A miserable conman and his partner pose as Santa and his Little Helper to rob department stores on Christmas Eve. But they run into problems when the conman befriends a troubled kid, and the security boss discovers the plot.
Billy Bob Thornton,
Bi-polar mall security guard Ronnie Barnhardt is called into action to stop a flasher from turning shopper's paradise into his personal peep show. But when Barnhardt can't bring the culprit to justice, a surly police detective, is recruited to close the case.
The real life Susan Schmidt played Jack's secretary in this movie. See more »
When Jack is shown teaching screen-writing to fellow inmates, he has written on the board the film title 'Papillion' rather than 'Papillon'. See more »
You know, I do a shitload of reading and studying and praying, and I've come to a few conclusions I want to share. People look at politicians and celebrities on the TV and the newspapers, glossy magazines - what do they see? "I'm just like them." That's what they say. "I'm special. I'm different. I could be any one of them." Well guess what, you can't. You know why? Cause in reality, mediocrity is where most people live. Mediocrity is the elephant in the room. It's ubiquitous. ...
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Brief footage of the real Jack Abramoff's introduction speech of Tom DeLay is shown during the end credits. See more »
This movie just got released on DVD and Blu Ray this summer (2012) in Germany. I don't know about the rest of the world (though guessing it must have gotten a theatrical release in America, cast and director alone should stand for that), but this is not only 2 years after it's initial making, but also 2 years after its director past away. RIP George Hickenlooper.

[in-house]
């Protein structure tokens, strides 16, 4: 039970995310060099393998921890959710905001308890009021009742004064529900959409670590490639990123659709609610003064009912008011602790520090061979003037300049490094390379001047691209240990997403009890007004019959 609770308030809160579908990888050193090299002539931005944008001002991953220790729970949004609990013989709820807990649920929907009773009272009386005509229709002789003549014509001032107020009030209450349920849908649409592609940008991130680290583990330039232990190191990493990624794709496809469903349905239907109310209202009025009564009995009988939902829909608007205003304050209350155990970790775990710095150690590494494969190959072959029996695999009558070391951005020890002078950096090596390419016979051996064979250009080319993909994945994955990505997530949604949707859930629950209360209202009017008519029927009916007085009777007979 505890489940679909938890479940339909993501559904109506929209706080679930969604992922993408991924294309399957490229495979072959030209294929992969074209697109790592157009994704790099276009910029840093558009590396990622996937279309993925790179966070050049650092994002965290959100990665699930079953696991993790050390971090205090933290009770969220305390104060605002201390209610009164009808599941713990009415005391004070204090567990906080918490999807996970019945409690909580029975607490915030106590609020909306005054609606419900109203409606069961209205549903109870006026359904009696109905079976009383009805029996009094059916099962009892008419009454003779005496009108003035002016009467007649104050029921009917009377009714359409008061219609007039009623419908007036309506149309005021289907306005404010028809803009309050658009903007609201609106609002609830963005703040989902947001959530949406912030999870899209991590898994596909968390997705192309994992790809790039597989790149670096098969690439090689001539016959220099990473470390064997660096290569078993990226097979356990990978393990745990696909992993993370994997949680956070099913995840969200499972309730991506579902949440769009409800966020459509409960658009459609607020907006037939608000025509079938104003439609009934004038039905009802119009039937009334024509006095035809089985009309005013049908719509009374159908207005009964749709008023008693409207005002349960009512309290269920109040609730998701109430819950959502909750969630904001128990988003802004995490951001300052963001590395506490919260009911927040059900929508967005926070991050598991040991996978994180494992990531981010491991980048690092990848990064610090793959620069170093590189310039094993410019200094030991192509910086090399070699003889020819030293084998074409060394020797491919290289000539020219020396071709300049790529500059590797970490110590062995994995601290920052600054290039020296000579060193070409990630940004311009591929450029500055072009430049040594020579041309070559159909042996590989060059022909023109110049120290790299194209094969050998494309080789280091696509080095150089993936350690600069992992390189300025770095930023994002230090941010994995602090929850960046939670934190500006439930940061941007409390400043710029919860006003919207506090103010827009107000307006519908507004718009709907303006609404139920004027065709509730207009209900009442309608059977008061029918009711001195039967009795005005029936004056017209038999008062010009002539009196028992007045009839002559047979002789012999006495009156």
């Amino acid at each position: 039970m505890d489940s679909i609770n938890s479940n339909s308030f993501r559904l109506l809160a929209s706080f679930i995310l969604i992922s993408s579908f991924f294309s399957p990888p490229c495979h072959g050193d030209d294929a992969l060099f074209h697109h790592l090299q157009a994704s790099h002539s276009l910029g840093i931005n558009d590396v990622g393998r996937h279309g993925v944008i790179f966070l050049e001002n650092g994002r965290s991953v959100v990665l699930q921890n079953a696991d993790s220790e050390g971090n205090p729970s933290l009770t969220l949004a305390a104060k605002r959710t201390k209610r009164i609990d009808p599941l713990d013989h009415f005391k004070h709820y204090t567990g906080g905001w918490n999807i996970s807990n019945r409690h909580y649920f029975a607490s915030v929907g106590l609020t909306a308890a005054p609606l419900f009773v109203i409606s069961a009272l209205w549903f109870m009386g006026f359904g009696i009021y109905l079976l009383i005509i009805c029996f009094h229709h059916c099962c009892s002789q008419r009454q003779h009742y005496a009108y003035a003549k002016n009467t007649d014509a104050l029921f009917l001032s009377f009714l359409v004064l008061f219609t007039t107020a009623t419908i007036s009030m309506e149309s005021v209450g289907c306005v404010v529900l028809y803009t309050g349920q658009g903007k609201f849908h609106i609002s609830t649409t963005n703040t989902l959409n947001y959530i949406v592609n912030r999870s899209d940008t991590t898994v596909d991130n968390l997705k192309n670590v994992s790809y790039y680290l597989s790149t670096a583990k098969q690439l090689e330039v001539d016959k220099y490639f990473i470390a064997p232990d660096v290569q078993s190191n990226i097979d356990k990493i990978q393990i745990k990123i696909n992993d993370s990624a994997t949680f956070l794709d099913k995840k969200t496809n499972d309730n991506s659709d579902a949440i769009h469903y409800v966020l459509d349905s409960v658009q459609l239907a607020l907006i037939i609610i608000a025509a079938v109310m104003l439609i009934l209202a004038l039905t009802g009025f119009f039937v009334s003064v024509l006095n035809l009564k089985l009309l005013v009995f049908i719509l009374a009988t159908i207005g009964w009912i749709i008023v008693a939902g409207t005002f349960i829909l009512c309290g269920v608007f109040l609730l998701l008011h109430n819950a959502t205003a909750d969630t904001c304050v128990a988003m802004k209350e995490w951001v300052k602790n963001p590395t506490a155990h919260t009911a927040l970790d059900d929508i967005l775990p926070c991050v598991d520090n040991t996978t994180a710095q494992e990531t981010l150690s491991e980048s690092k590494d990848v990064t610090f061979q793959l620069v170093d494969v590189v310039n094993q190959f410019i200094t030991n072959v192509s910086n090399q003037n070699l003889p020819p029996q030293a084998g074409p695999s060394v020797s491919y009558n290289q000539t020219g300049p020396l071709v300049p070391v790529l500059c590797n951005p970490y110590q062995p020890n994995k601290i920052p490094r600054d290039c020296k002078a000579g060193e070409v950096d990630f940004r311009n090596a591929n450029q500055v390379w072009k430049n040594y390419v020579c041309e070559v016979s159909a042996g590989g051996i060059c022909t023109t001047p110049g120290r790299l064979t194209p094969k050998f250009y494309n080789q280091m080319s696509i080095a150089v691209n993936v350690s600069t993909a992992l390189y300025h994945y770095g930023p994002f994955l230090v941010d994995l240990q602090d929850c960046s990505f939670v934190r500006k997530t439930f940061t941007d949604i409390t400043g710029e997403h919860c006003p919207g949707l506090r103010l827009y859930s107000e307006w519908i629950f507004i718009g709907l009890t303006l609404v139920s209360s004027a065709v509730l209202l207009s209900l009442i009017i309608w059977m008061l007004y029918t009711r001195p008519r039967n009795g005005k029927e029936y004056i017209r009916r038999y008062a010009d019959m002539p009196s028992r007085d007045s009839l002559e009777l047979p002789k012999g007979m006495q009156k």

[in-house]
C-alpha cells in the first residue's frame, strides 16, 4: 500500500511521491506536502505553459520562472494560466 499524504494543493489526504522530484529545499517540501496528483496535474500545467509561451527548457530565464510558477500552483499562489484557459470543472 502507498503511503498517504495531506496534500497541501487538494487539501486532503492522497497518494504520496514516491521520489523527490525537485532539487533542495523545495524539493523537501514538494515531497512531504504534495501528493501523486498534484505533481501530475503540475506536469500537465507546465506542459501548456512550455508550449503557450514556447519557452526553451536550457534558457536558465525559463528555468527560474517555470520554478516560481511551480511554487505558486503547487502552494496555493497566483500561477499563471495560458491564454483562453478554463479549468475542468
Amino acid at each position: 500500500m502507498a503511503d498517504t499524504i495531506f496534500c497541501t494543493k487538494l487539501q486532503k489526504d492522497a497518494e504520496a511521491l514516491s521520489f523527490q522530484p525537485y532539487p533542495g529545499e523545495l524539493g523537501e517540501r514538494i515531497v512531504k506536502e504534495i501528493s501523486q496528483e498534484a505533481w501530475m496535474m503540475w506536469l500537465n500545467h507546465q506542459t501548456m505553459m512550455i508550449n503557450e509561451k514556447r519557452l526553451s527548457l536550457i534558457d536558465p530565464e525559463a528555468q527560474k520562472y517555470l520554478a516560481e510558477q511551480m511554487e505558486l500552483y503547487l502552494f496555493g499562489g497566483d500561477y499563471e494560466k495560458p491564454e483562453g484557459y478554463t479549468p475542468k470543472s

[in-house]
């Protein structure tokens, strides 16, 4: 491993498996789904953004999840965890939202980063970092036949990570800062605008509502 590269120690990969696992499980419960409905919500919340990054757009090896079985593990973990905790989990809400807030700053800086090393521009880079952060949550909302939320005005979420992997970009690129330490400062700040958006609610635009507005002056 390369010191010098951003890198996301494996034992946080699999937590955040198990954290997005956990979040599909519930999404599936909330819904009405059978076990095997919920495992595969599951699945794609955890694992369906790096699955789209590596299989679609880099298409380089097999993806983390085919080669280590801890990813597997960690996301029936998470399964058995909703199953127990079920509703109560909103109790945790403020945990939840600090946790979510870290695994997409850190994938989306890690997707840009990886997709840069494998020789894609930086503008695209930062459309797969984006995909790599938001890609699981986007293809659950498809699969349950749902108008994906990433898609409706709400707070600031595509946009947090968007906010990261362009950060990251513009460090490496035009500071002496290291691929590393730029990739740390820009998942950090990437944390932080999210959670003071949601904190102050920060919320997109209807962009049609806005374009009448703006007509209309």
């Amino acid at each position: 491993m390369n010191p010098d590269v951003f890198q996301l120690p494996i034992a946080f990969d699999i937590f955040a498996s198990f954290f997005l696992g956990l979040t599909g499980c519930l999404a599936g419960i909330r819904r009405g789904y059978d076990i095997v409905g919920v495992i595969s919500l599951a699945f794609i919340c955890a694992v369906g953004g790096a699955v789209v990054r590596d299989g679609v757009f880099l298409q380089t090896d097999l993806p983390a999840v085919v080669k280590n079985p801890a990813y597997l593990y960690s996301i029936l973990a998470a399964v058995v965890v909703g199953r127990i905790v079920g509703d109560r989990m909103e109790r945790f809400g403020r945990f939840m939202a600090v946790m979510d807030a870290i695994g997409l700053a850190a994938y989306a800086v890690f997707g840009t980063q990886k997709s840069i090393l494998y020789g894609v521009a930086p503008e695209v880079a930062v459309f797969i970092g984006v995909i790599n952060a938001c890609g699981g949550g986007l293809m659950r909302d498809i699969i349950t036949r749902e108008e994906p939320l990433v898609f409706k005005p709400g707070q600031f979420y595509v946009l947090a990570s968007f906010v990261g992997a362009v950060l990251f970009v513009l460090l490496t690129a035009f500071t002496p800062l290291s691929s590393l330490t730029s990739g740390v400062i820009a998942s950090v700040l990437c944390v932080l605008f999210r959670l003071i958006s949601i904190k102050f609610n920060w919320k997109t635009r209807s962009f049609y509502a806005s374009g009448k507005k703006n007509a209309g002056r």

Kevin Spacey excels in a very eccentric role that is based on a real person (events), though I haven't read up on him to say how much or close this is to reality. The "character" does have quite a few inconsistencies throughout (his goals clash somewhat with his intro mirror monologue), but that might make him intriguing. Of course the moral level is always defined by one owns perspective. That doesn't mean it's right or wrong. Or that some of us wouldn't have done the same things if we had the chance.
And that is what the movie is ultimately about. What might seem like a light affair, is actually a deep look into human psyche. It still has a few flaws (not in most of the acting department), but it does work, if you like those sort of movies
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